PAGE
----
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Just curious, but do you think a paid service that served photos and no ads, and allowed the customization of feed order, would be able to compete? I've presumed the reason folks continue to flock to Instagram is that not only is such a service not available, but the problem that they would likely have to pay before seeing if there's anything to see there.

I’m not sure it would be able to compete now - displacing an established player is very hard; App.net tried that a few years ago with Twitter; but ultimately not many people cared (despite the free tier) and the few paying users weren’t enough to make it sustainable. The issue wasn’t really with it being paid, it was simply about network effects - everyone was on Twitter.

If a new free social network becomes mainstream, they could however introduce a paid tier as part of their monetisation strategy alongside ads. This would give users a choice, be exploited by ads and see cancer every day, or pay your way out of it.

If anything, Instagram would’ve been the perfect opportunity to offer such a paid plan, as a lot of professional photographers use it, and they wouldn’t mind paying for an improved experience and thus more productivity.

> but ultimately not many people cared (despite the free tier) and the few paying users weren’t enough to make it

My guess?

Twitter only exist because of network effects.

Everything else somebody else does better.

Oh, and most orinary people are more interested in one-to-one group chat than in many-to-many.

WhatsApp managed to break through even though they were announcing loud and clear that they were going to cost money. Why? I guess because they promised to provide something valuable: a versatile, reliable, trustworthy messaging solution for friends, families and small groups.

Telegram has managed to break through as well. AFAIK Signal is climbing steadily and Matrix is getting more and more mindshare.

Based my experience a lot people here will probably disagree with what I say about twitter. If you are one of those, feel free to tell me what technical detail twitter does better than everyone else.

Yep totally agree, Twitter only exists because of network effects.

> even though they were announcing loud and clear that they were going to cost money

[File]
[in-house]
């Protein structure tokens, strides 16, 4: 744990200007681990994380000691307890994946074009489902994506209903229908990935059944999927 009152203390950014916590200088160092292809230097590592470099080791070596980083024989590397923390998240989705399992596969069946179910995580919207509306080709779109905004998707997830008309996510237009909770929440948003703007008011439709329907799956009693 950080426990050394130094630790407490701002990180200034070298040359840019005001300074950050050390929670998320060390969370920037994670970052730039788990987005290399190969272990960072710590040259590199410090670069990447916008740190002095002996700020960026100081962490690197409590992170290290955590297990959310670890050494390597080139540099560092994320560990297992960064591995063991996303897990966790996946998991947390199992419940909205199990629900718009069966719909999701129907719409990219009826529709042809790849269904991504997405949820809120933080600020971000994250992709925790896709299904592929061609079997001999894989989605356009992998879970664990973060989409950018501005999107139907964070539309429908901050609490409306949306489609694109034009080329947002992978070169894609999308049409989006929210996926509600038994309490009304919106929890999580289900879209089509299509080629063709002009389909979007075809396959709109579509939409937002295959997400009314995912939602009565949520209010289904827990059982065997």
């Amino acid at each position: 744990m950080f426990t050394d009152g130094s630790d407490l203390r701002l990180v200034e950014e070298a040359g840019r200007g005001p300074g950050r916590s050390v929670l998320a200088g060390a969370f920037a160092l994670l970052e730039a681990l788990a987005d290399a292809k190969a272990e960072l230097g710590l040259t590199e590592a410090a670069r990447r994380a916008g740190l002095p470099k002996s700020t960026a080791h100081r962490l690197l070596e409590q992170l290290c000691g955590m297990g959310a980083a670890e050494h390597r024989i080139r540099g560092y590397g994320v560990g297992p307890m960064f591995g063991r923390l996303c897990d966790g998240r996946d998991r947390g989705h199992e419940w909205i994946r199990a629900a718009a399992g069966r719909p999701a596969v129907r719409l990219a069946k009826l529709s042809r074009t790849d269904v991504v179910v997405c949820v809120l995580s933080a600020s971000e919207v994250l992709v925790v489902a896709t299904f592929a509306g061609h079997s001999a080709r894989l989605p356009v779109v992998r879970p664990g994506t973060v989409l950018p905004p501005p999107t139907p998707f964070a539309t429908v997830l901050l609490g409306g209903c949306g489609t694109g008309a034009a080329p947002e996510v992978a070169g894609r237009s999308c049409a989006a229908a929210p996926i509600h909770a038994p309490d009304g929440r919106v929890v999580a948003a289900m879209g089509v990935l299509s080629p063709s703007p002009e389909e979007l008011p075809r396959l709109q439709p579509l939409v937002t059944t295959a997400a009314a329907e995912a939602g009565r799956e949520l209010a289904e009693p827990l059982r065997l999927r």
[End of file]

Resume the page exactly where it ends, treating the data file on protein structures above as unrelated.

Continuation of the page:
On the other hand, WhatsApp announced this back when scammers aka mobile networks still charged a ton for texts, and WhatsApp was the only cheaper option.

Now the masses are trained to expect everything for free, so it's really hard to get them to pay for something. It's not even about social networks, even getting someone to buy a stand-alone app is hard enough - outside of the tech circle, most people consider it weird that I pay for apps. Even getting them to pay for the likes of Spotify is hard (most non-tech people I know are still on the free tier and get their music fix on Youtube, with ads and everything).

This is why I don't think a paid service is unlikely to succeed and become mainstream. A social network needs to be free, at least until it reaches a critical mass, at which point it can switch to a "freemium" model with a free (possibly ad-supported) base tier and a premium, ad-free tier.

I think I can kind of understand those users: I like paying for apps but a number of them will still try to abuse me by adding all kinds of monthly payments etc, start adding ads, remove the features I bought it for etc.

I also acknowledge there is a problem where authors should be able to secure an income to do security updates etc and I've no "one-size-fits-all solution" to it but I think between

- feature keys for new features

- optional extra services (support, server side ocr etc)

- reasonable fees for special cases (for example I loved to pay USD 1 a year for a user friendly, secure messaging service that promised not to spam me, datamine my data or leak it voluntarily.)

- etc

there should be room for better alternatives than many of the ones we have today.

> reasonable fees for special cases

Who'd like to pay for a stackoverflow clone without the most annoying stackoverflow rules?

I mean, - a site not focused on curating knowledge but on asking and answering questions?

That answer could of course be: have you looked at this <embed or link>?

But nobody should be punished for asking again and certainly nobody should be punished for answering a duplicate.

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